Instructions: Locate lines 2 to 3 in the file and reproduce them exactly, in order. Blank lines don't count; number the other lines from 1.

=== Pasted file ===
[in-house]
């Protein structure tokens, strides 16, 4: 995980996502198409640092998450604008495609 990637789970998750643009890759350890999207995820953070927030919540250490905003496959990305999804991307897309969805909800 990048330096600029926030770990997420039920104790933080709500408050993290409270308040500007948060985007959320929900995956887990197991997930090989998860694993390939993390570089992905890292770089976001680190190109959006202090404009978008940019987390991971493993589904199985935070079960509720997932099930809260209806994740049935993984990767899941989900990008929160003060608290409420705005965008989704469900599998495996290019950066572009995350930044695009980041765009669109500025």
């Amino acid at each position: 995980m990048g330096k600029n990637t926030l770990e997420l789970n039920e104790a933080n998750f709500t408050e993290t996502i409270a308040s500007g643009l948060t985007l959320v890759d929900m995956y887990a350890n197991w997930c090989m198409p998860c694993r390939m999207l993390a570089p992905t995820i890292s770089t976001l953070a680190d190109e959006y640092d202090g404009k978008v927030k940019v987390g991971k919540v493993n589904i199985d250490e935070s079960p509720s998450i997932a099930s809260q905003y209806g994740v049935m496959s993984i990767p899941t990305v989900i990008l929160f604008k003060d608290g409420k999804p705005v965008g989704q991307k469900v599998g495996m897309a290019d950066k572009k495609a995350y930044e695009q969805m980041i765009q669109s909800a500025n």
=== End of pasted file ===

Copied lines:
């Protein structure tokens, strides 16, 4: 995980996502198409640092998450604008495609 990637789970998750643009890759350890999207995820953070927030919540250490905003496959990305999804991307897309969805909800 990048330096600029926030770990997420039920104790933080709500408050993290409270308040500007948060985007959320929900995956887990197991997930090989998860694993390939993390570089992905890292770089976001680190190109959006202090404009978008940019987390991971493993589904199985935070079960509720997932099930809260209806994740049935993984990767899941989900990008929160003060608290409420705005965008989704469900599998495996290019950066572009995350930044695009980041765009669109500025």
């Amino acid at each position: 995980m990048g330096k600029n990637t926030l770990e997420l789970n039920e104790a933080n998750f709500t408050e993290t996502i409270a308040s500007g643009l948060t985007l959320v890759d929900m995956y887990a350890n197991w997930c090989m198409p998860c694993r390939m999207l993390a570089p992905t995820i890292s770089t976001l953070a680190d190109e959006y640092d202090g404009k978008v927030k940019v987390g991971k919540v493993n589904i199985d250490e935070s079960p509720s998450i997932a099930s809260q905003y209806g994740v049935m496959s993984i990767p899941t990305v989900i990008l929160f604008k003060d608290g409420k999804p705005v965008g989704q991307k469900v599998g495996m897309a290019d950066k572009k495609a995350y930044e695009q969805m980041i765009q669109s909800a500025n």